• During the last 3 years, the downside deviation is 29.9%, which is higher, thus worse than the value of 16.3% from the benchmark.

Sharpe:

'The Sharpe ratio was developed by Nobel laureate William F. Sharpe, and is used to help investors understand the return of an investment compared to its risk. The ratio is the average return earned in excess of the risk-free rate per unit of volatility or total risk. Subtracting the risk-free rate from the mean return allows an investor to better isolate the profits associated with risk-taking activities. One intuition of this calculation is that a portfolio engaging in 'zero risk' investments, such as the purchase of U.S. Treasury bills (for which the expected return is the risk-free rate), has a Sharpe ratio of exactly zero. Generally, the greater the value of the Sharpe ratio, the more attractive the risk-adjusted return.'

Using this definition on our asset we see for example:
  • Compared with the benchmark SPY (0.8) in the period of the last 5 years, the Sharpe Ratio of 1.44 of Match Group is higher, thus better.
  • Compared with SPY (0.7) in the period of the last 3 years, the risk / return profile (Sharpe) of 1.58 is larger, thus better.

Sortino:

'The Sortino ratio, a variation of the Sharpe ratio only factors in the downside, or negative volatility, rather than the total volatility used in calculating the Sharpe ratio. The theory behind the Sortino variation is that upside volatility is a plus for the investment, and it, therefore, should not be included in the risk calculation. Therefore, the Sortino ratio takes upside volatility out of the equation and uses only the downside standard deviation in its calculation instead of the total standard deviation that is used in calculating the Sharpe ratio.'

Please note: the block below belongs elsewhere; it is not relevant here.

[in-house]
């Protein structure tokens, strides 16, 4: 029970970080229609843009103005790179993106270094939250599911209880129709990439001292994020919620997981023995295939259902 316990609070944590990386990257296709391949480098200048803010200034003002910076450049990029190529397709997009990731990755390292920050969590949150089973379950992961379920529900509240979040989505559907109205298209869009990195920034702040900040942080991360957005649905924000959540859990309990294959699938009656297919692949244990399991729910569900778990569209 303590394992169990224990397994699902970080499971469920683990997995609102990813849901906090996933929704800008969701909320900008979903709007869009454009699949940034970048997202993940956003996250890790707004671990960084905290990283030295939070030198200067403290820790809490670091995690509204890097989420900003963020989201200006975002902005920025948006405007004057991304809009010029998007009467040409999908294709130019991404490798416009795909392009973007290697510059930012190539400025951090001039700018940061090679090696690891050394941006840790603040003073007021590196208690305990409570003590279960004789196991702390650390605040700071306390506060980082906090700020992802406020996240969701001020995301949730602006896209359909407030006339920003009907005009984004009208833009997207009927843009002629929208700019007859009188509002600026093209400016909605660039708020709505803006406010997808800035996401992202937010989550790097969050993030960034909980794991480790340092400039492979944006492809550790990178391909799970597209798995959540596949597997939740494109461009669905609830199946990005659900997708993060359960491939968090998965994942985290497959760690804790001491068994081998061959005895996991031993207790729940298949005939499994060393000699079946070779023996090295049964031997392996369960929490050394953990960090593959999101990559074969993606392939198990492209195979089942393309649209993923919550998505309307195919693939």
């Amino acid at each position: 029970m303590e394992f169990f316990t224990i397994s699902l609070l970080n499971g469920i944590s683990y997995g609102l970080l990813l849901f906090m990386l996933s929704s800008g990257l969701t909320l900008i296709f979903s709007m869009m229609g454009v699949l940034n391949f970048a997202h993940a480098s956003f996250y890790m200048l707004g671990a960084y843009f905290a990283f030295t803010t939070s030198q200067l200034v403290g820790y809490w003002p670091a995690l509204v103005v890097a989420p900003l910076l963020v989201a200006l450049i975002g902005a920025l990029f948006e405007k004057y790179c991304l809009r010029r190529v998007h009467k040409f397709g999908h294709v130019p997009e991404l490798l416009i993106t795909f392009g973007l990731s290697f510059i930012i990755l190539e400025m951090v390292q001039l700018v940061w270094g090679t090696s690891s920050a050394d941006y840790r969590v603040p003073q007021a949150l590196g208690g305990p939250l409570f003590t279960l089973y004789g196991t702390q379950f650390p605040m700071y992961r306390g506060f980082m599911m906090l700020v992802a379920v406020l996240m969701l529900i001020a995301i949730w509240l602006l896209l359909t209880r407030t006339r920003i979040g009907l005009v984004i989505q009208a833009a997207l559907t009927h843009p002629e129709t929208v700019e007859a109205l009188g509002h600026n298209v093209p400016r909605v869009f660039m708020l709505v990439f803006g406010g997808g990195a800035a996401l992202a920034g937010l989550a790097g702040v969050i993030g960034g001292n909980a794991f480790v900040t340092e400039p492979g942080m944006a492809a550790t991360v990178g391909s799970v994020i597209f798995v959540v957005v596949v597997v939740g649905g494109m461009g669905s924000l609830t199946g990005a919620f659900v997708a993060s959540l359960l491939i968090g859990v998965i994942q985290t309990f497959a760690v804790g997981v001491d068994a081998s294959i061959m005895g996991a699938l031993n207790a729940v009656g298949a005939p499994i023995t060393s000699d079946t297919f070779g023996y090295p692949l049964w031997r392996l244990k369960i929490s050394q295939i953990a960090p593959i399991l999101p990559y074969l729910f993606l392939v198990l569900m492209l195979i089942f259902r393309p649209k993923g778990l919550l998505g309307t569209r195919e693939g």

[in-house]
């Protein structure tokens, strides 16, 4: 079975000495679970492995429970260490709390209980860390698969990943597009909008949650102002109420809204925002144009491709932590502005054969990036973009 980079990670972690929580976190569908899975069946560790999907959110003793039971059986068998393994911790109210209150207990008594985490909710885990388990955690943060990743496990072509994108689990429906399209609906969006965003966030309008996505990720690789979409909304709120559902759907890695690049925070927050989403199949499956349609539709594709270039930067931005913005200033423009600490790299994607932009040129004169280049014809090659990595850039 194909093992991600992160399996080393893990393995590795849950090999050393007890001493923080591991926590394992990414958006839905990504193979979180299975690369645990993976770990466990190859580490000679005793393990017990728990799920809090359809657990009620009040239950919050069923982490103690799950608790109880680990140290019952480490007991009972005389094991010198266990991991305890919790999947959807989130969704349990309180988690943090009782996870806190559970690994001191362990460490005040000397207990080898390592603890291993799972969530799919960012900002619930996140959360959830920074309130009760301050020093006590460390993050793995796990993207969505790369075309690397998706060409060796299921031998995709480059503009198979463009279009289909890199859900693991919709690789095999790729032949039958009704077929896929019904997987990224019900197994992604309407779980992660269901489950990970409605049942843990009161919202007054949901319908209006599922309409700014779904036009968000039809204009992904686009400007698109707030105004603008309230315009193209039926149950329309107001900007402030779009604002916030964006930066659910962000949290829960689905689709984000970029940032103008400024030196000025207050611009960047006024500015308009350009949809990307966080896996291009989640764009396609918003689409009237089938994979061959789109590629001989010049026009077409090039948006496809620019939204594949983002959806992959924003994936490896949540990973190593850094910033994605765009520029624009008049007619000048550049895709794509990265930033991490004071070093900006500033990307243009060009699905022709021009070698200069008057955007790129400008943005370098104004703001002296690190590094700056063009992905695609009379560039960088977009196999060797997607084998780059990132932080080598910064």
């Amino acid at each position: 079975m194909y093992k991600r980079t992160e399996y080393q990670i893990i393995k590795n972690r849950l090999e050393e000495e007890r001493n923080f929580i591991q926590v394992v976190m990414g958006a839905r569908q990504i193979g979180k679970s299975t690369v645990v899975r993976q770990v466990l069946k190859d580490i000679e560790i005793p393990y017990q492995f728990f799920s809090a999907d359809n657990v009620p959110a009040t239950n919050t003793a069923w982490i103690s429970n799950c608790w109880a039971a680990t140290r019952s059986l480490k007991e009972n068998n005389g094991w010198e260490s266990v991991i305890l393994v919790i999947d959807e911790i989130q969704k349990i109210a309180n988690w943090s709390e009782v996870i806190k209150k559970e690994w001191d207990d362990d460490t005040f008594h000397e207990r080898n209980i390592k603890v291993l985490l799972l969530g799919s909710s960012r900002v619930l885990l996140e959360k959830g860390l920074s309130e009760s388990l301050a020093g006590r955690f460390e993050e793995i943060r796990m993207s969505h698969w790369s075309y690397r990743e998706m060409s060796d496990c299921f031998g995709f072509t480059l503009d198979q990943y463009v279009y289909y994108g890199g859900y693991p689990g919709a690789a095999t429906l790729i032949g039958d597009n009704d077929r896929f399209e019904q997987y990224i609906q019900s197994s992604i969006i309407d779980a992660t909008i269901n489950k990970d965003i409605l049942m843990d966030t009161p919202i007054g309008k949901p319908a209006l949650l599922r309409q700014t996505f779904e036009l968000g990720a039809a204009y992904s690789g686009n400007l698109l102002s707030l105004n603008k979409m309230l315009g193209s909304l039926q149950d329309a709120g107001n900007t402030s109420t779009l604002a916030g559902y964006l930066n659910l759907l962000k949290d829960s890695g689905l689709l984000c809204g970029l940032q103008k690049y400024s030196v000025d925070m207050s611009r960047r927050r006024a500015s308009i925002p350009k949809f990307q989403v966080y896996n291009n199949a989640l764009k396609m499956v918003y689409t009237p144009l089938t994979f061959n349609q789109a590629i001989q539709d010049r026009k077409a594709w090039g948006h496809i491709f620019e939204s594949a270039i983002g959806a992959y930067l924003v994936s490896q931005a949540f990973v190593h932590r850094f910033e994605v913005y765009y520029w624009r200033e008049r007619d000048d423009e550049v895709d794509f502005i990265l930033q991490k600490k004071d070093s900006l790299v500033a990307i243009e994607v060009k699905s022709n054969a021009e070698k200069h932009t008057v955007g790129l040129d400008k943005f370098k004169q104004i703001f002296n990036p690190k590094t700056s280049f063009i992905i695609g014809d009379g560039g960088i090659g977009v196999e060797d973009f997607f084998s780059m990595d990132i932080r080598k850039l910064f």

Applying this definition to our asset in some examples:
  • The ratio of annual return and downside deviation over 5 years of Match Group is 2.32, which is greater, thus better compared to the benchmark SPY (1.1) in the same period.
  • During the last 3 years, the ratio of annual return and downside deviation is 2.74, which is larger, thus better than the value of 0.96 from the benchmark.

Ulcer:

'The Ulcer Index is a technical indicator that measures downside risk, in terms of both the depth and duration of price declines. The index increases in value as the price moves farther away from a recent high and falls as the price rises to new highs. The indicator is usually calculated over a 14-day period, with the Ulcer Index showing the percentage drawdown a trader can expect from the high over that period. The greater the value of the Ulcer Index, the longer it takes for a stock to get back to the former high.'

Using this definition on our asset we see for example:
  • The Ulcer Index over 5 years of Match Group is 12 , which is larger, thus worse compared to the benchmark SPY (5.58 ) in the same period.
  • Looking at Downside risk index in of 13 in the period of the last 3 years, we see it is relatively greater, thus worse in comparison to SPY (6.83 ).

MaxDD: